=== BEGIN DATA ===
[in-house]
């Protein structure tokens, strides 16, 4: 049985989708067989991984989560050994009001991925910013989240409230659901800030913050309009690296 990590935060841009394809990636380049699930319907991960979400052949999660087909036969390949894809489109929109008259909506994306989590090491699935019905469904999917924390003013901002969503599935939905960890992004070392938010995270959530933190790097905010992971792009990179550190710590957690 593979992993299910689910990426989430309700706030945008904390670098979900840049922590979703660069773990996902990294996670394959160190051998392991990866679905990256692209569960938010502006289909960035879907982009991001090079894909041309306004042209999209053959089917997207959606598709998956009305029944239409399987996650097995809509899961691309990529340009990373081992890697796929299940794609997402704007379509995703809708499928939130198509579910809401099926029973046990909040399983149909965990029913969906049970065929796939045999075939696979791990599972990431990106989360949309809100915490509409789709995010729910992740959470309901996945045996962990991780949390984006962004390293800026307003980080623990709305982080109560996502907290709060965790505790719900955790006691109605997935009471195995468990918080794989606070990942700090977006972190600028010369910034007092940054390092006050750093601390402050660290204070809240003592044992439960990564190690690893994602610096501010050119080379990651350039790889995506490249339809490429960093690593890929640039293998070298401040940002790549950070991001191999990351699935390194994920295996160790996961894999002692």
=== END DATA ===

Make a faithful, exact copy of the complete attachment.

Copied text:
[in-house]
């Protein structure tokens, strides 16, 4: 049985989708067989991984989560050994009001991925910013989240409230659901800030913050309009690296 990590935060841009394809990636380049699930319907991960979400052949999660087909036969390949894809489109929109008259909506994306989590090491699935019905469904999917924390003013901002969503599935939905960890992004070392938010995270959530933190790097905010992971792009990179550190710590957690 593979992993299910689910990426989430309700706030945008904390670098979900840049922590979703660069773990996902990294996670394959160190051998392991990866679905990256692209569960938010502006289909960035879907982009991001090079894909041309306004042209999209053959089917997207959606598709998956009305029944239409399987996650097995809509899961691309990529340009990373081992890697796929299940794609997402704007379509995703809708499928939130198509579910809401099926029973046990909040399983149909965990029913969906049970065929796939045999075939696979791990599972990431990106989360949309809100915490509409789709995010729910992740959470309901996945045996962990991780949390984006962004390293800026307003980080623990709305982080109560996502907290709060965790505790719900955790006691109605997935009471195995468990918080794989606070990942700090977006972190600028010369910034007092940054390092006050750093601390402050660290204070809240003592044992439960990564190690690893994602610096501010050119080379990651350039790889995506490249339809490429960093690593890929640039293998070298401040940002790549950070991001191999990351699935390194994920295996160790996961894999002692």